Background Physical exertion is a high-risk activity for emission of aerosols, but there is controversy around whether facemasks are safe and acceptable when exercising. We aimed to determine the safety and tolerability of healthy young adults wearing different types of facemask during moderate-to-high intensity exercise.
Methods Crossover randomised controlled study, comparing a surgical, cloth and FFP3 mask to no mask during 15 minutes of exercise separated by 5 minutes rest. In a non-inferiority analysis, the primary outcome was changes in oxygen saturations (non-inferiority margin=2%) and secondary outcomes included changes in heart rate (non-inferiority margin=7bpm).
Results 72 individuals aged 18-35 (mean 23.9 years) completed the study. Changes in oxygen saturations and heart rate did not exceed the pre-specified non-inferiority margin with any mask type compared to no mask. At the end of exercise the estimated average difference in oxygen saturations for the cloth mask was -0.07% (95%CI -0.39 to 0.25), for the surgical 0.28% (95%CI -0.04 to 0.60) and for the FFP3 -0.21% (95%CI -0.53 to 0.11). The corresponding estimated average difference in heart rate for the cloth mask was -1.20bpm (95%CI -4.56 to 2.15), for the surgical 0.36bpm (95%CI -3.01 to 3.73) and for the FFP3 0.52bpm (95%CI -2.85 to 3.89). The cloth mask was felt to be most difficult to exercise in by 56.3% of participants (n-=40) and the FFP3 by 38% (n=27). Wearing a facemask caused additional symptoms such as breathlessness (n=13, 18%) and dizziness (n=7, 10%). 33 participants broadly supported facemask wearing during exercise, particularly indoors, 18 would agree to this if it were mandated and 22 were opposed.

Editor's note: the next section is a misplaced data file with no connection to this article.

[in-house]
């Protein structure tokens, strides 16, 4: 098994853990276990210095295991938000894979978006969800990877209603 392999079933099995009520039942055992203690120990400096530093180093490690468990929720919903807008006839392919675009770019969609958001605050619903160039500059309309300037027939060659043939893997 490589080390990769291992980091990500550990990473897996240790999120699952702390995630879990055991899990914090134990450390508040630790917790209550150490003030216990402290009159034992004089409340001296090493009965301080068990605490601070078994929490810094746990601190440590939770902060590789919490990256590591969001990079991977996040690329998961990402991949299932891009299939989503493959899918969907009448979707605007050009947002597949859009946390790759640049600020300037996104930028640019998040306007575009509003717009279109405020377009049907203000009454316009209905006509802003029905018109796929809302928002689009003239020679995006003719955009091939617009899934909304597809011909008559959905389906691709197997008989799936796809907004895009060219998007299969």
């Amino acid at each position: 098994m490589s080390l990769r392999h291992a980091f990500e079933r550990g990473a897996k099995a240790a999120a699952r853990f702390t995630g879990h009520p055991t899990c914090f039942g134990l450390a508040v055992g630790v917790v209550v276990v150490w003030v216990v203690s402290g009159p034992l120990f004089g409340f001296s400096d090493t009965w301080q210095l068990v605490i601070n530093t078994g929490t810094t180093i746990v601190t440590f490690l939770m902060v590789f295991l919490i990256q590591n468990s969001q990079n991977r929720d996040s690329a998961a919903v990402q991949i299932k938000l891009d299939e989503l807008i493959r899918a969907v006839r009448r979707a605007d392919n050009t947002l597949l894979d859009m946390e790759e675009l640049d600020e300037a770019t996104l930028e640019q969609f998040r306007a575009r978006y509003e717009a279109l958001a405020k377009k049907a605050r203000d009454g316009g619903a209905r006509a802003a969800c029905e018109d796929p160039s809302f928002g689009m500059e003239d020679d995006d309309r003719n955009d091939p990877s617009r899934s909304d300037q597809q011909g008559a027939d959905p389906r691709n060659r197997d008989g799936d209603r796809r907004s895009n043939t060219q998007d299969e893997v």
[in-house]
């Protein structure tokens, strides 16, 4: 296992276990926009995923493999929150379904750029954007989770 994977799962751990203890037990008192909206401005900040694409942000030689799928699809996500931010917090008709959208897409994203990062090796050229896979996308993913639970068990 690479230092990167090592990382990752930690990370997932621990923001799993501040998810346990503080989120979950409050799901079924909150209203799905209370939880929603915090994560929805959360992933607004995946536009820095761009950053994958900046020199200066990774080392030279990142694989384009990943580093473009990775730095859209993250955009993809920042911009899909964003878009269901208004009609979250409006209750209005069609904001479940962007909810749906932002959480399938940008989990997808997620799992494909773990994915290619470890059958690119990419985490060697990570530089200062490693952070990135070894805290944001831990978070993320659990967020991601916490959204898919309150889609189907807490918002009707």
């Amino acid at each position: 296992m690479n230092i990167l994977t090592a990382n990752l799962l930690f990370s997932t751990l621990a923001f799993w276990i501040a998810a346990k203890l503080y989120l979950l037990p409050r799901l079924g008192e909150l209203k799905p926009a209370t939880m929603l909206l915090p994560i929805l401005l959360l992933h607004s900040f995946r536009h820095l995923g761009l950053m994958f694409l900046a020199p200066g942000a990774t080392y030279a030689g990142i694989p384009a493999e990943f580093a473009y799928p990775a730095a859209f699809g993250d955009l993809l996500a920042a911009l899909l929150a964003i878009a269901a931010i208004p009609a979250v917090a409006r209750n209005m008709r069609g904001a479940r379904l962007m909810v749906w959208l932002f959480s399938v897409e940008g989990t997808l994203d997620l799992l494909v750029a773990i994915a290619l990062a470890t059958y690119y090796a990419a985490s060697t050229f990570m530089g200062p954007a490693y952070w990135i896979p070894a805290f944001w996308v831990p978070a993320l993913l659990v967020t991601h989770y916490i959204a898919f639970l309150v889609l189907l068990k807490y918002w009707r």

Conclusions Exercising at moderate-to-high intensity wearing a facemask appears to be safe in healthy, young adults. There was most support for wearing a surgical facemask during indoor exercise if needed to reduce the spread of COVID-19.
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